Ahıska Turks mark 76th anniversary of exile

Ahıska Turks mark 76th anniversary of exile


Uprooted from their homeland 76 years ago by Soviet leader Joseph Stalin, Ahıska Turks, also known as Meskhetian Turks, are still pained by the exile and long for their homeland on the anniversary of their deportation.

Meskheti, a region now located on Georgia's border with Turkey, was left to Russia following a war between the Ottoman Empire and czarist Russia in 1828-1829.

After World War I, the region, which was now within the Soviet Union, was given to the Georgian Soviet Socialist Republic. This marked the beginning of many years of suffering for Ahıska Turks, like many other Turkish and Muslim communities in the USSR.

After Stalin signed an exile order for the Ahıska Turks, despite their service to the Soviet army fighting Nazi Germany in World War II, over 86,000 Ahıska Turks were expelled from their homeland to distant lands within the Soviet Union.

Thousands of Turks and Muslims living in the Meskheti region were loaded onto wagons just hours after being informed of their forced migration, not even being allowed to pack their belongings.

During their deportation, which lasted more than a month, nearly 17,000 Ahıska Turks lost their lives due to hunger, cold and illness.

Those who survived were forced to remain in various regions in Central Asia, where a further 30,000 died due to hunger and disease.

The Soviet administration forced Ahıska Turks to work the most labor-intensive jobs, regardless of age or gender, and barred them from leaving their designated areas, punishing violators by exiling them and their families to Siberia for 25 years.

'Turkey shares the pain'

Marking the 76th anniversary of the exile, the Turkish Foreign Ministry in a statement on Saturday said, Turkey “shared the pain” of the victims and stood with Ahıska Turks.

“Ahıska Turks who are scattered across nine different countries ranging from the U.S. to Kyrgyzstan and who now number five hundred thousand people, never forgot their suffering and the importance of being united,” the statement said.

“As before, we will continue to follow the return of Ahıska Turks to their motherland closely and give necessary support to our kinsmen. We share the pain of our Ahıska brothers and sisters who were forcefully deported, women, elderly and children, without differentiation.”

Turkey has been actively involved in facilitating the Ahıska Turks' return to their homeland, as well as granting citizenship to tens of thousands.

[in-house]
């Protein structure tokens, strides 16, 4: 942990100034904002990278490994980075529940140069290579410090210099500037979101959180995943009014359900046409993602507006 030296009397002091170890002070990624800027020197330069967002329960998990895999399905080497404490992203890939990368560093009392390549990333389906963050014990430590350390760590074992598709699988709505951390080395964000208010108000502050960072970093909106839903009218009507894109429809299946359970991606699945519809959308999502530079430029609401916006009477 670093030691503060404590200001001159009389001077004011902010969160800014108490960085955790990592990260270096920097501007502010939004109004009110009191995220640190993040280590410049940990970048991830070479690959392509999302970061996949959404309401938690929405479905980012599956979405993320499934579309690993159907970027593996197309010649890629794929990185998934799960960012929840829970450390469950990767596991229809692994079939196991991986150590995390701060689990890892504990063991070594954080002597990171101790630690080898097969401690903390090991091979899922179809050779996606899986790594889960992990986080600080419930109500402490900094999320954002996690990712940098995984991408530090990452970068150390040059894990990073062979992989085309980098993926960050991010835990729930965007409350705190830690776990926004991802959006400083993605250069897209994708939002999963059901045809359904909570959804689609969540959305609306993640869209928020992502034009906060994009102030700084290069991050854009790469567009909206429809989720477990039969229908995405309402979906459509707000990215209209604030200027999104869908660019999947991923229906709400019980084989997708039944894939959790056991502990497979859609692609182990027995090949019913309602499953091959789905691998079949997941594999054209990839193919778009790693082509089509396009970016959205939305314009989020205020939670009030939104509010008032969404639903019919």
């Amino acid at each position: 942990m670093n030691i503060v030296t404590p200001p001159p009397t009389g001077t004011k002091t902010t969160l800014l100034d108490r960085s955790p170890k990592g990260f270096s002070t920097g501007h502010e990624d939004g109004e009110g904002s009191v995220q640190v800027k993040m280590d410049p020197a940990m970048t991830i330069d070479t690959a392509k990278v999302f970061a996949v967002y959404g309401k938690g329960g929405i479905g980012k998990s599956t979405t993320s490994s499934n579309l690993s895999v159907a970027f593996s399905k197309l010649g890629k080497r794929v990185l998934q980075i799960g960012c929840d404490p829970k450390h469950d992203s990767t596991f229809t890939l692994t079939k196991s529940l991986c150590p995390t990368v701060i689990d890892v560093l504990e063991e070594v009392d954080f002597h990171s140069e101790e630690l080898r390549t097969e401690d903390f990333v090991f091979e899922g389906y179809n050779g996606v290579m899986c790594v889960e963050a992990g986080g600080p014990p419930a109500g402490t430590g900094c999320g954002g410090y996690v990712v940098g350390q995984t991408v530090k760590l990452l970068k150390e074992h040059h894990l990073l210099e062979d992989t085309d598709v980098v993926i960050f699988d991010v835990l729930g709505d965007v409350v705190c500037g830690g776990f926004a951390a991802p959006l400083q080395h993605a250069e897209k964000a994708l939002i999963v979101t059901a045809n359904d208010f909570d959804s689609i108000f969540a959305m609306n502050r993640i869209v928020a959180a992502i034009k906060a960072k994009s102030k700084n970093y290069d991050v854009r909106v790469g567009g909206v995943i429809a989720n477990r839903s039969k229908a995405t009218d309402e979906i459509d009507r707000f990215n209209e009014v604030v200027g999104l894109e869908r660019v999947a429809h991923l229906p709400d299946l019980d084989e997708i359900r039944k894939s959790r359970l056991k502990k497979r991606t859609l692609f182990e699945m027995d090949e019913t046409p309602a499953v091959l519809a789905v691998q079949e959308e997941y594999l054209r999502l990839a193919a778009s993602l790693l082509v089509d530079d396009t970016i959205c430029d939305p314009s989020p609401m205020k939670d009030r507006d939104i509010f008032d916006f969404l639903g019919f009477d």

Speaking to Anadolu Agency (AA) one of the Ahıska Turks, who lives in Turkey's eastern Bitlis province, said he had to endure decades of being separated from his homeland.

“They treated us cruelly during our exile in Uzbekistan. They burned down our homes and belongings. Then we went to Ukraine and lived there for 22 years. We had some difficulties there but thankfully we are home now,” Enver Aydın said, as he thanked Turkish authorities for facilitating his return and giving his family citizenship.

Meanwhile, a survivor of the exile recounted childhood memories of events that scarred him for life. Şükri Anvarov, 87, told AA that he was 12 years old when they were forced to leave their homeland.

Forced aboard windowless wagons used in coal transportation, Anvarov and his fellow Ahıska Turks “traveled by train for 19-20 days in those conditions and arrived in Uzbekistan. They made us wait in a bazaar for three days and then sent us to the villages.”

He said the soldiers came knocking at their doors at dawn, rifles in hand, and forced everyone out their houses, breaking their windows.

Recounting that they lived in Uzbekistan with no problems until 1990, Anvarov said they had to leave after a series of incidents in the Fergana Valley, adding, “the Uzbeks threw us out too, though we believe in the same religion.”

He emphasized that the Ahıska Turks once again found themselves in disarray and had to migrate to different regions including Kazakhstan, Kyrgyzstan, Russia and Ukraine.

“We came to Nikolayev in Ukraine. We're happy to be living in Ukraine, but Turkey is our home. We want to live there one day,” he added.

Under Stalin, the Soviet authorities claimed that the Ahıska Turks had collaborated with Nazi Germany in World War II, when in reality they had actually been on the frontlines with the Russians.

With the dissolution of the USSR, it was understood that these charges were false and that the real aim was different.

According to Soviet records, the exile of the Crimean and Meskhetian Turks was meant to ethnically cleanse the Black Sea regions of Turks.

Today, approximately 20,000 people live in the Meskhetian region, though a very small number of the population are Turkish.

The majority of Ahıska Turks still live where they were exiled or in the countries they later migrated to.

According to reports from international organizations and other sources, 550,000-600,000 Ahıska Turks currently live far from their homeland.

Some have made their way to Turkey, while others are in Kazakhstan, Azerbaijan, Russia, Uzbekistan, Kyrgyzstan, Ukraine and the U.S.

Their return to their homeland, which has been on the agenda for decades since the dissolution of the USSR, has not been resolved since.

Georgia has failed on its part to take concrete steps to resolve the issue despite a law it enacted in 2007 on the return of Ahıska Turks.